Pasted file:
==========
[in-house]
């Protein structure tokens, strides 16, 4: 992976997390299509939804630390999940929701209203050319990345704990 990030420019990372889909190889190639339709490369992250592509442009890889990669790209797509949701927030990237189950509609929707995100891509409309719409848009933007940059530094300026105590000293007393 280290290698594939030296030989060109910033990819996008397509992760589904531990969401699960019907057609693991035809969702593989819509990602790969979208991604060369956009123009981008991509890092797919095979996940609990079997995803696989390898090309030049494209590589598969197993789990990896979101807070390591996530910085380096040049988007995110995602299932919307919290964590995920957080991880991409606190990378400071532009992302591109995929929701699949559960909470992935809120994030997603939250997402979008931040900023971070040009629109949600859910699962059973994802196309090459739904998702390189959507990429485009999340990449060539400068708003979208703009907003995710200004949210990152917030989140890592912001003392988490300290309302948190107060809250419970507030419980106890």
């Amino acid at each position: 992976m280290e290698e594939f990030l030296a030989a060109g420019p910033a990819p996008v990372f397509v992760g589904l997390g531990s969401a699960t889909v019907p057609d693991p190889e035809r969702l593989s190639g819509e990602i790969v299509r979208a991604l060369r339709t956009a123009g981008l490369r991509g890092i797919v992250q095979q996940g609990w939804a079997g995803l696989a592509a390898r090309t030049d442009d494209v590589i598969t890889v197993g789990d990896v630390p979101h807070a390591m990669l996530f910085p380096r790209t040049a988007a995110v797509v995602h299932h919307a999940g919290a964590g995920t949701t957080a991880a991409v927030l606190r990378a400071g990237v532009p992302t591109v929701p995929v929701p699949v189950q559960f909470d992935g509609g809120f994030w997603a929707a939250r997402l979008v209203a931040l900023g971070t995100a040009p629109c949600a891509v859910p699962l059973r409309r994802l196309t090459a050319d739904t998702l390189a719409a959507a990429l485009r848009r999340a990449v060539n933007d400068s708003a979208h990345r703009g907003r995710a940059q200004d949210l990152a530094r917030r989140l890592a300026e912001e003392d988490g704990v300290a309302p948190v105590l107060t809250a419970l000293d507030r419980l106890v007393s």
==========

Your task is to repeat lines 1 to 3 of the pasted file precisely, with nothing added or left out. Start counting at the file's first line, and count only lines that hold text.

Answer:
[in-house]
């Protein structure tokens, strides 16, 4: 992976997390299509939804630390999940929701209203050319990345704990 990030420019990372889909190889190639339709490369992250592509442009890889990669790209797509949701927030990237189950509609929707995100891509409309719409848009933007940059530094300026105590000293007393 280290290698594939030296030989060109910033990819996008397509992760589904531990969401699960019907057609693991035809969702593989819509990602790969979208991604060369956009123009981008991509890092797919095979996940609990079997995803696989390898090309030049494209590589598969197993789990990896979101807070390591996530910085380096040049988007995110995602299932919307919290964590995920957080991880991409606190990378400071532009992302591109995929929701699949559960909470992935809120994030997603939250997402979008931040900023971070040009629109949600859910699962059973994802196309090459739904998702390189959507990429485009999340990449060539400068708003979208703009907003995710200004949210990152917030989140890592912001003392988490300290309302948190107060809250419970507030419980106890």
């Amino acid at each position: 992976m280290e290698e594939f990030l030296a030989a060109g420019p910033a990819p996008v990372f397509v992760g589904l997390g531990s969401a699960t889909v019907p057609d693991p190889e035809r969702l593989s190639g819509e990602i790969v299509r979208a991604l060369r339709t956009a123009g981008l490369r991509g890092i797919v992250q095979q996940g609990w939804a079997g995803l696989a592509a390898r090309t030049d442009d494209v590589i598969t890889v197993g789990d990896v630390p979101h807070a390591m990669l996530f910085p380096r790209t040049a988007a995110v797509v995602h299932h919307a999940g919290a964590g995920t949701t957080a991880a991409v927030l606190r990378a400071g990237v532009p992302t591109v929701p995929v929701p699949v189950q559960f909470d992935g509609g809120f994030w997603a929707a939250r997402l979008v209203a931040l900023g971070t995100a040009p629109c949600a891509v859910p699962l059973r409309r994802l196309t090459a050319d739904t998702l390189a719409a959507a990429l485009r848009r999340a990449v060539n933007d400068s708003a979208h990345r703009g907003r995710a940059q200004d949210l990152a530094r917030r989140l890592a300026e912001e003392d988490g704990v300290a309302p948190v105590l107060t809250a419970l000293d507030r419980l106890v007393s």